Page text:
Although purists were a bit uncertain about the revised Beemers, newcomers to the Bavarian fold embraced the new bikes. Although not as fast as a contemporary Norton 850 Commando, the R75 /5 was faster than it looked, posting quarter-mile times in the high 13-second range and a top speed close to 110mph. It would tour effortlessly at 80mph all day long, returning 50mpg in the process, and it handled well, too, as capable on a two-lane back road as it was on the super slab. About the only thing you could really fault on the R75 /5 was the ho-hum performance of its dual drum brakes.

Riding the BMW R75 /5 Today

If you’re new to the R75 /5 riding experience, you’re in for a treat. Unlike some bikes of their era, they require very little to get moving. Beyond the odd ignition key (it’s more of a nail with ridges than a key), starting an R75 /5 is fuss free. While the smaller bikes use slide-type Bing carburetors with “ticklers” for cold-starting, the R75 /5 has Bing constant-velocity carburetors. No fuel-fouled fingers on these bikes; just turn on the fuel taps, push down the choke lever on the left side of the engine and thumb the black starter button on the right handlebar, and the big twin spins to life; that’s assuming you have a healthy battery, as the huge Bosch starter will pull a less-than-charged battery down quickly.

Read Christian Fisher’s experience owning and riding this 1973 BMW R75 /5

Most of our riding was in 80°F temperatures, and while it took a few minutes to warm to a smooth idle, our bike would pull away cleanly after a half minute or so, choke off. Moving off is drama free, thanks to a relatively light clutch with a nice, linear feed. Our bike shifted quietly into first. While this action is typically accompanied by a loud “plonk” on most /5s, the other three gears live up to expectations, each shift requiring a firm lift on the lever that’s rewarded with a solid thunk of engagement.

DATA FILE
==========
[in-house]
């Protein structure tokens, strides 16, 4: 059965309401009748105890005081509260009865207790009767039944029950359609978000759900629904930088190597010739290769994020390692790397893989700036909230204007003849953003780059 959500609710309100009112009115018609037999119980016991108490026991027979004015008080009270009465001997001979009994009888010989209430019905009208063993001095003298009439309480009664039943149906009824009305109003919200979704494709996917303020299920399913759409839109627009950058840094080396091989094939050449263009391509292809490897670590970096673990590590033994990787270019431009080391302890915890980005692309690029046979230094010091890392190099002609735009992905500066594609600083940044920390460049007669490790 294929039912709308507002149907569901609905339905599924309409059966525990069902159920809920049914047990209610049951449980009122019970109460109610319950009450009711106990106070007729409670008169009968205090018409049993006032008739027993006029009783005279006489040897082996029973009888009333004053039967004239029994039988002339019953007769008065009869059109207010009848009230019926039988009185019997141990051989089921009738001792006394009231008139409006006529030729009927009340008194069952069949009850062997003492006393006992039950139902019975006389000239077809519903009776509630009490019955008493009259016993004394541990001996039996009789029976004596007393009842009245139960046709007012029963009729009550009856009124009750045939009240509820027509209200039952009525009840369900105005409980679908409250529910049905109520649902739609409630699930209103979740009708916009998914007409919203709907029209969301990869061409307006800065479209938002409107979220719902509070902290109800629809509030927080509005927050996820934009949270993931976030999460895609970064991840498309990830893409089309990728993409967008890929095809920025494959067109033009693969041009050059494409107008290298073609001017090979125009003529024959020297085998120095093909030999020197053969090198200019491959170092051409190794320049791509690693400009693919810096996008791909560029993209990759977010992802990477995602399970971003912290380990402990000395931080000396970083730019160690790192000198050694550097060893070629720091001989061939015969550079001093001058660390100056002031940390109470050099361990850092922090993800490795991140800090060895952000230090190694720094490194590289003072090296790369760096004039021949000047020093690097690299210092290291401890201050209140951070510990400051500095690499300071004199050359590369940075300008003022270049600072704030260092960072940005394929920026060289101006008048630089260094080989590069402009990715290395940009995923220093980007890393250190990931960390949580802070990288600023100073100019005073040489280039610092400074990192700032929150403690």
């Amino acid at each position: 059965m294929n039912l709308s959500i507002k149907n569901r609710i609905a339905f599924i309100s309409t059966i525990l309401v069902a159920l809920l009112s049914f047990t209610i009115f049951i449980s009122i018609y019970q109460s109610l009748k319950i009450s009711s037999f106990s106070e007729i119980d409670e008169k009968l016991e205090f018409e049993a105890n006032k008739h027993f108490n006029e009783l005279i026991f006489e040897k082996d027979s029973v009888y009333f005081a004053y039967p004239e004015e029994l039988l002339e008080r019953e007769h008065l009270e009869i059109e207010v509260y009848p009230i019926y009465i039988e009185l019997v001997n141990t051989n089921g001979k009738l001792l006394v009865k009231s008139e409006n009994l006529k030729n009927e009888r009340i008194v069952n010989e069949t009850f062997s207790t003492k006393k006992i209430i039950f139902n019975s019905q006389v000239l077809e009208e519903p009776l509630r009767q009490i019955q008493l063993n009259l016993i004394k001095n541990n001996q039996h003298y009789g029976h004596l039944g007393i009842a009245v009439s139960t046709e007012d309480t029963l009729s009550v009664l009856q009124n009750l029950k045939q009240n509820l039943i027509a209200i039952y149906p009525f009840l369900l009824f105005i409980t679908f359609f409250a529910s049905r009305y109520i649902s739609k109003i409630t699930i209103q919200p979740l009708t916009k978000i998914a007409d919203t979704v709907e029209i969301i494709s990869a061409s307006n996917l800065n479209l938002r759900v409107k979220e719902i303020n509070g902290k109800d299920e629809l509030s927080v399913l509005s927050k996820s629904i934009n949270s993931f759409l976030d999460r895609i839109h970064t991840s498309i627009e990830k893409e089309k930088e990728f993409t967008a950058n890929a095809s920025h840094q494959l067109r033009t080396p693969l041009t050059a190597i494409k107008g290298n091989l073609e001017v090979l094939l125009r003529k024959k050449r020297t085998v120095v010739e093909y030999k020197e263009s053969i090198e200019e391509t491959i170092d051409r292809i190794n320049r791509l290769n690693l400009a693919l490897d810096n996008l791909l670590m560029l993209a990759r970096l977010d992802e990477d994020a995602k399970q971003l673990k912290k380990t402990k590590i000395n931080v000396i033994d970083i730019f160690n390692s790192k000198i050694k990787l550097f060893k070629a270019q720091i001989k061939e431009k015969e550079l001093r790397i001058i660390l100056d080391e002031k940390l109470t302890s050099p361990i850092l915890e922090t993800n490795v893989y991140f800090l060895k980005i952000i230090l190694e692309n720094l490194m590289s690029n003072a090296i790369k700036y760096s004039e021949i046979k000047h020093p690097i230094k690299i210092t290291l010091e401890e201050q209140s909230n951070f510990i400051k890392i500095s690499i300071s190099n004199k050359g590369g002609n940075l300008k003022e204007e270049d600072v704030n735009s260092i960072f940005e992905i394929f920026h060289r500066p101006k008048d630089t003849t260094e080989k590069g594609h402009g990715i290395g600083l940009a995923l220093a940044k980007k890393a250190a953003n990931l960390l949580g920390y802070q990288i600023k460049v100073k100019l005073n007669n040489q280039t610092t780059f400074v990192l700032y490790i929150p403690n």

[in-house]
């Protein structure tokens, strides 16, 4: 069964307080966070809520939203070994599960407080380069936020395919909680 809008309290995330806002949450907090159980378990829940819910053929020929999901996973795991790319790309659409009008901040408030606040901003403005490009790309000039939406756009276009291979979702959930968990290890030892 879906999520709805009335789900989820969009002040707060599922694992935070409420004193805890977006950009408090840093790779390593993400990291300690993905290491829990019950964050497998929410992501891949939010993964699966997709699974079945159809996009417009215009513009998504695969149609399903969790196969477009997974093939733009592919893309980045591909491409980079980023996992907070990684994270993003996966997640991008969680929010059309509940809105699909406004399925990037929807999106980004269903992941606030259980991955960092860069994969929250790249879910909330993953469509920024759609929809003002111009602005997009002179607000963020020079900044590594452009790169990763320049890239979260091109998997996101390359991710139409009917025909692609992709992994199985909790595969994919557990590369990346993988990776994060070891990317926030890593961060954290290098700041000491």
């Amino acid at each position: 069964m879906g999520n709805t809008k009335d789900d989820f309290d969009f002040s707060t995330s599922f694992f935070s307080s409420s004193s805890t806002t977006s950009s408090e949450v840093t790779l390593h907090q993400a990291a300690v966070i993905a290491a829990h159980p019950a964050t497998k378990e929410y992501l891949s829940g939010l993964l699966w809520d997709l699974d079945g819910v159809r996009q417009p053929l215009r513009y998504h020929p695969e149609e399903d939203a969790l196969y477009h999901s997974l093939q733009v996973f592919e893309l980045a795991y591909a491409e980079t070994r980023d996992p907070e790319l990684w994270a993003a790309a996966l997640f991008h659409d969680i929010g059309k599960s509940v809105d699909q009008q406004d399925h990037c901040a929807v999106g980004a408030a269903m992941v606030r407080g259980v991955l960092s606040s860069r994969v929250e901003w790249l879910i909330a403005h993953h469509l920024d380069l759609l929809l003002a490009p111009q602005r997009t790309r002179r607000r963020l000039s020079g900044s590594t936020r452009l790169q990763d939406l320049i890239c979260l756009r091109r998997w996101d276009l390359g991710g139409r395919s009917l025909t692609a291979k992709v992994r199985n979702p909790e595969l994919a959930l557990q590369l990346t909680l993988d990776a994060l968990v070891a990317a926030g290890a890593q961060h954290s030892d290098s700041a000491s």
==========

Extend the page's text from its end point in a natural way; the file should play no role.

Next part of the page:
It’s clear when shifting through the gears and getting up to speed that this is a bike that prefers a leisurely pace. The drive shaft exerts considerable effect on the suspension, the bike lifting with each burst of acceleration, then dropping down between shifts. Keeping the engine on boil and rushing the shifts helps a little, but the bike feels much happier if you let it work through its gyrations, gently rolling the throttle off and on as you work through each shift. It quickly becomes very familiar — and quite soothing.

That’s mostly thanks to the flat twin’s smooth power delivery, with ample torque from idle right on up to the bike’s indicated 6,800rpm redline. Peak torque comes at 5,000rpm, so there’s really not much point in running much over that, and frankly, the engine starts feeling strained as it nears 6,000rpm.